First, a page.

Thursday, July 11, 2019
Political Mayhem Thursday: The King of Pedophile Island
Earlier this week, prosecutors in the federal Southern District of New York indicted financier Jeffrey Epstein on charges of child sex trafficking. His homes were located in New Mexico, Palm Beach, New York City and a private island in the Caribbean (pictured above) that was known to locals as "predator island." Besides President Trump, his circle of friends included Bill Clinton and a remarkable array of others.
Here is the thing: Epstein got caught twelve years ago, and was set to be prosecuted in Florida. Then the feds, led by then-US Attorney for the Southern District of Florida Alex Acosta, cut him a sweet deal: plead guilty to state charges and do about a year of "soft time" which allowed him to go to work during the days. Not long after that, he issued a press release on a case where a pedophile--who did bad things, but probably not more than Epstein--got 27 years.
Yesterday, Acosta, who is now serving as Secretary of Labor for some reason, defended his actions. It was the state's fault. He didn't have enough evidence. It was too hot out. [Ok, I made up the last one, but it would have fit right in] His explanation was not convincing to many people.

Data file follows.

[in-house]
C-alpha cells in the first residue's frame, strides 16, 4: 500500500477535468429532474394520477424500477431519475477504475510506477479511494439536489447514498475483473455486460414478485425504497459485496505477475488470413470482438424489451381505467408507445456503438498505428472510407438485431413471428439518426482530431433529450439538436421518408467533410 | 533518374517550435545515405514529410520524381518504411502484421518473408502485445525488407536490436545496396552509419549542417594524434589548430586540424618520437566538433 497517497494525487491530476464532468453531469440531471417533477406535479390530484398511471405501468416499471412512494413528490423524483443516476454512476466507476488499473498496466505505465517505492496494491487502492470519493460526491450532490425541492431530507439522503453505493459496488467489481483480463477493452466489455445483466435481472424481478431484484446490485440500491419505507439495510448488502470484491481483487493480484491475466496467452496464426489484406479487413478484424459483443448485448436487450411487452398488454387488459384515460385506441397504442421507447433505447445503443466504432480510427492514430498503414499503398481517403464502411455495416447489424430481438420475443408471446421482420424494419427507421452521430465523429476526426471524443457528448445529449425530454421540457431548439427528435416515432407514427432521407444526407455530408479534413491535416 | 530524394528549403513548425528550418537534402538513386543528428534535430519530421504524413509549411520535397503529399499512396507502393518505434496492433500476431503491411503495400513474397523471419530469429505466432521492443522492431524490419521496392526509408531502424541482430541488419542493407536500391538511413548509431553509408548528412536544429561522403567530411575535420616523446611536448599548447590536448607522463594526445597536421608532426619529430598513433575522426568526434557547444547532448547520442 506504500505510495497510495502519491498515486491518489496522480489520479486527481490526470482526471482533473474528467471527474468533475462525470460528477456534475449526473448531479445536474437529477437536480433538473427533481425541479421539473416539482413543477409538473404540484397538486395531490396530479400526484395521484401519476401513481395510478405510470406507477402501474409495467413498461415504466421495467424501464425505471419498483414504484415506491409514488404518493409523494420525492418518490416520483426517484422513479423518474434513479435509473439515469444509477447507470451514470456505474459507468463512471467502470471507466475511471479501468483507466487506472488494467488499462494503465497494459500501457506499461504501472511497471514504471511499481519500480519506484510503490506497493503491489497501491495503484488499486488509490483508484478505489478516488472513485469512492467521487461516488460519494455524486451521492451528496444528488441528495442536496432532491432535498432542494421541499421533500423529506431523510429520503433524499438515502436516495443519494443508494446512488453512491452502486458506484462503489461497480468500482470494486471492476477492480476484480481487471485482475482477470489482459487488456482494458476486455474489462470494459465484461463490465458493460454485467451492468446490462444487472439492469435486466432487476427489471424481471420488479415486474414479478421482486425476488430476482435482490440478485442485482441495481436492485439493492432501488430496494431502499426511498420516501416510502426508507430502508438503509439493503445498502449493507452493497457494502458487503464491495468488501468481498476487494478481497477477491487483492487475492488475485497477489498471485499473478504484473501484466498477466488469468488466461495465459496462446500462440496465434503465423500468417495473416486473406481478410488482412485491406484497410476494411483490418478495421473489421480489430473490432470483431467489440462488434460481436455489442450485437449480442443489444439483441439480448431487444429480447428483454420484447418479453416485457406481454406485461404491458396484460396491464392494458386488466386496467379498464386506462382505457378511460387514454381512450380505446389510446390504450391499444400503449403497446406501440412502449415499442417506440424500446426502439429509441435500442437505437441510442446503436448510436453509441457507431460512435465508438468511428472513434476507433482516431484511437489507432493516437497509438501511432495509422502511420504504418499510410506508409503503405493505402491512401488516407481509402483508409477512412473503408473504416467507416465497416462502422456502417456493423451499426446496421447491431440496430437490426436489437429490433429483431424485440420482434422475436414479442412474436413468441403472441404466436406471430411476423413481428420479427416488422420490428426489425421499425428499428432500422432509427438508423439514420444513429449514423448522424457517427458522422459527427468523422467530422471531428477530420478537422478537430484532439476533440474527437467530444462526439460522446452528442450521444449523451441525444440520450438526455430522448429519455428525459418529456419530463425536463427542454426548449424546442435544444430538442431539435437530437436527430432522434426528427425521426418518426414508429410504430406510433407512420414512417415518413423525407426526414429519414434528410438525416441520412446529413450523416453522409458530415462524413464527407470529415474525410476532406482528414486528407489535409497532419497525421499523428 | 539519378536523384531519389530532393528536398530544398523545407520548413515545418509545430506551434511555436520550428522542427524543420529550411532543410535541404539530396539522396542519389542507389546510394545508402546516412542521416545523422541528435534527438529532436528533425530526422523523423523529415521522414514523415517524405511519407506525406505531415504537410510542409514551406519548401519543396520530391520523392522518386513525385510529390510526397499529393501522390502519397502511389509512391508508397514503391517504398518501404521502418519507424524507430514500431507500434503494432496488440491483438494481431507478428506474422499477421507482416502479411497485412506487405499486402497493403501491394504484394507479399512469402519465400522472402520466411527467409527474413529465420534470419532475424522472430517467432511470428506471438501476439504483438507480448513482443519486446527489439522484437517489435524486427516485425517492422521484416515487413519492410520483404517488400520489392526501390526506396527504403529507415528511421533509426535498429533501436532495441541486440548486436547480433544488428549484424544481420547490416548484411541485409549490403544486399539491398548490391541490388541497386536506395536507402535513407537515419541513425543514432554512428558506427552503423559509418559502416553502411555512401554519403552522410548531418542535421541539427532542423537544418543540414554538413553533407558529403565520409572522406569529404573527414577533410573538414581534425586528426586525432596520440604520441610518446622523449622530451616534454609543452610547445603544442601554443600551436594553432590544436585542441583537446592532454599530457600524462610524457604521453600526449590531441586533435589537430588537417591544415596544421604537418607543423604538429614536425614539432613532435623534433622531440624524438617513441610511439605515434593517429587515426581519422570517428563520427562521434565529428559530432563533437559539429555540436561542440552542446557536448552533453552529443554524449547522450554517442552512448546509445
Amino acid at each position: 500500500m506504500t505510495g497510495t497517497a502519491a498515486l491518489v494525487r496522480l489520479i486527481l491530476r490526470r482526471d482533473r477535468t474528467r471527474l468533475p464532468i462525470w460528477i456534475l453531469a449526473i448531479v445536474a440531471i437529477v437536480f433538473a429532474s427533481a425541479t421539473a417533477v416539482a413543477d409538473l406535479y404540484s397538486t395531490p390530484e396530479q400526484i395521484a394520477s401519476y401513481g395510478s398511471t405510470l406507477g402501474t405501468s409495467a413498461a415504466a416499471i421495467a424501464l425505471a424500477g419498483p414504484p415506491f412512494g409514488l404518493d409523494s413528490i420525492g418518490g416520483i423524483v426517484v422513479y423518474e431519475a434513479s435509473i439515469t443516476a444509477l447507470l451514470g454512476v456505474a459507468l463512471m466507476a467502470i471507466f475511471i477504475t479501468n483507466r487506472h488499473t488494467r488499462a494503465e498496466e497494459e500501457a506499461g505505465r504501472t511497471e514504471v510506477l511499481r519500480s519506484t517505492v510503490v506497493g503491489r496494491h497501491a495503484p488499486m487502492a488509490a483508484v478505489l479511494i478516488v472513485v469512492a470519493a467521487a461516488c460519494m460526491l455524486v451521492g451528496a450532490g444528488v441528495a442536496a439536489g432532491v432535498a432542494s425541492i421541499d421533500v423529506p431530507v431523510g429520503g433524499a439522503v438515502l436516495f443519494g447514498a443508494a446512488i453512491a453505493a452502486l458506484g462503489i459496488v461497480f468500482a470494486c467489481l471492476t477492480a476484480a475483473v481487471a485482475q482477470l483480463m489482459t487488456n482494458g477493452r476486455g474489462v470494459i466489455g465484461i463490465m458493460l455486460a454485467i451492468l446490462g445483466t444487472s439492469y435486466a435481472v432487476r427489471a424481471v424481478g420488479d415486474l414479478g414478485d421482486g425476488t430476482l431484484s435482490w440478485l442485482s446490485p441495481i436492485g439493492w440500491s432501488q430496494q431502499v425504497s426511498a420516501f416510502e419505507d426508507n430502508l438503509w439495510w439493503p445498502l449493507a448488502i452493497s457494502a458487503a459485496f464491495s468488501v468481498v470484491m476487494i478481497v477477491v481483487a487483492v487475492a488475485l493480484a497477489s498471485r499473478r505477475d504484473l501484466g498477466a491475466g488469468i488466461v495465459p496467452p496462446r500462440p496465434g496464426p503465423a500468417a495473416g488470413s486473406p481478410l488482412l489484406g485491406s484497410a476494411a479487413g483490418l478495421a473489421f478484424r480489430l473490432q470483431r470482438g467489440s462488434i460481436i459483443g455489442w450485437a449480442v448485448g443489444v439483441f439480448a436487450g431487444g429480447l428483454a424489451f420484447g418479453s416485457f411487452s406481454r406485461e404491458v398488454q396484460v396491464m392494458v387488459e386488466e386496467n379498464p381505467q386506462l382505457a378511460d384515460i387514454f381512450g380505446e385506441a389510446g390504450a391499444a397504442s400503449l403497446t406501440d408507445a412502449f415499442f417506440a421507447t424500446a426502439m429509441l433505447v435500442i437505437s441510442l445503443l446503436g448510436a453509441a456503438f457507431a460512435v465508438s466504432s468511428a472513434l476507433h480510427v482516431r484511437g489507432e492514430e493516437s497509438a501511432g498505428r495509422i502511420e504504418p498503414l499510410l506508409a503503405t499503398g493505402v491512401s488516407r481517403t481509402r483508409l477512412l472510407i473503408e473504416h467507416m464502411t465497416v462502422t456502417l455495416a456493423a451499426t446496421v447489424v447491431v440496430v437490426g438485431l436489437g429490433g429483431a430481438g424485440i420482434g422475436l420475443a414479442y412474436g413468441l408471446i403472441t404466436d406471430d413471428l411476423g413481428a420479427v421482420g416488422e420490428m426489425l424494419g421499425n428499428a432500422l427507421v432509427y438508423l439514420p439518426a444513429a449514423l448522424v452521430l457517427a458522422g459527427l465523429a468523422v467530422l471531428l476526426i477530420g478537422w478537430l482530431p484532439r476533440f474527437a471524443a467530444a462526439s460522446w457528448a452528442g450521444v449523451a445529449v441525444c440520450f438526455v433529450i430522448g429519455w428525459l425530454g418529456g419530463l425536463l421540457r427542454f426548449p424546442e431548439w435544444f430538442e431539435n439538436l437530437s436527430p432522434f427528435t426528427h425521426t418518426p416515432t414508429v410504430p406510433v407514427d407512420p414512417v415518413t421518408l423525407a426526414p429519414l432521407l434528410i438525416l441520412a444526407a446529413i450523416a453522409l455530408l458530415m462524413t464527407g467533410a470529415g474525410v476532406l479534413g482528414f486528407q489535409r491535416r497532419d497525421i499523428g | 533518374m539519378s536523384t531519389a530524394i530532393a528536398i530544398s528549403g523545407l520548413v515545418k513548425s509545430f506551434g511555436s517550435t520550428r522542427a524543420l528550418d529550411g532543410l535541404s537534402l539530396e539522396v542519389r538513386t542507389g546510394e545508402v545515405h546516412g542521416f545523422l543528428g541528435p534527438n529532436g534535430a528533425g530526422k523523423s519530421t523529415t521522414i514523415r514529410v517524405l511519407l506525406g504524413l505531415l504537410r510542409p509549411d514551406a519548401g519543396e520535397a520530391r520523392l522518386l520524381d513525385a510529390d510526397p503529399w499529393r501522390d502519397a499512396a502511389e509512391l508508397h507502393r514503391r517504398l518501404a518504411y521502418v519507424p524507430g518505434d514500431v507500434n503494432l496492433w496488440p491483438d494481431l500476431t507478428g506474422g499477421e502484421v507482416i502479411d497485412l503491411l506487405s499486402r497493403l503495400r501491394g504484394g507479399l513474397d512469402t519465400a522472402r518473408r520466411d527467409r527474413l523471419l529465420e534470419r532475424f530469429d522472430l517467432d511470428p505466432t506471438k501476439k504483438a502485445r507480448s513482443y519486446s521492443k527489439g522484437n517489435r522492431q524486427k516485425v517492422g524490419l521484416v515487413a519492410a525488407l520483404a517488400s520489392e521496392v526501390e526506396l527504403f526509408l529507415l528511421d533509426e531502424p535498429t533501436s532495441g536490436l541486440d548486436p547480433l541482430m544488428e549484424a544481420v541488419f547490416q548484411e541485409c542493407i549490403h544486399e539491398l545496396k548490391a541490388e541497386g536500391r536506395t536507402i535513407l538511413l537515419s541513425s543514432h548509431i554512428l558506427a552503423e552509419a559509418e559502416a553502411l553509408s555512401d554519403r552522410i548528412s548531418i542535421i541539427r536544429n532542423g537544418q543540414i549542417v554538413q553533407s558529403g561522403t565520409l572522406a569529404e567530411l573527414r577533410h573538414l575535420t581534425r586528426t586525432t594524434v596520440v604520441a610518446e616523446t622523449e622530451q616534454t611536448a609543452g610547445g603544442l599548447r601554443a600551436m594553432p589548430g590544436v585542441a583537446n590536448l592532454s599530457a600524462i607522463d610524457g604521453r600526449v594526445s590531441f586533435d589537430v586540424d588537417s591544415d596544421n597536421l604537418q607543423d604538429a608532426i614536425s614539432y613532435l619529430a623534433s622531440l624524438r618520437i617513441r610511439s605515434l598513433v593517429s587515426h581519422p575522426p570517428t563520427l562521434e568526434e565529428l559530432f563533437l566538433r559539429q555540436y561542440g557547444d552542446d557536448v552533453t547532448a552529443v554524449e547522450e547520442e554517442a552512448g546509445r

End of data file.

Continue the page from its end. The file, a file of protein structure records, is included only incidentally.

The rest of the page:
It is interesting to see such a vigorous discussion of prosecutorial discretion. I will say this: I was shocked at the time that someone facing the charges alleged against Epstein would get off so lightly. I knew from my own work that many people whose crime consisted of possessing a small amount of child pornography got much longer sentences. But... they were not rich.
There are not different "rules" for the rich and influential, as some people say. The rules are the same. What is different is the employment of discretion by people in power who favor the rich and influential as they act within those rules. Acosta broke no "rules" by giving the sweetheart deal to a friend of his friends. The truth is more subtle, more hidden, and more insidious.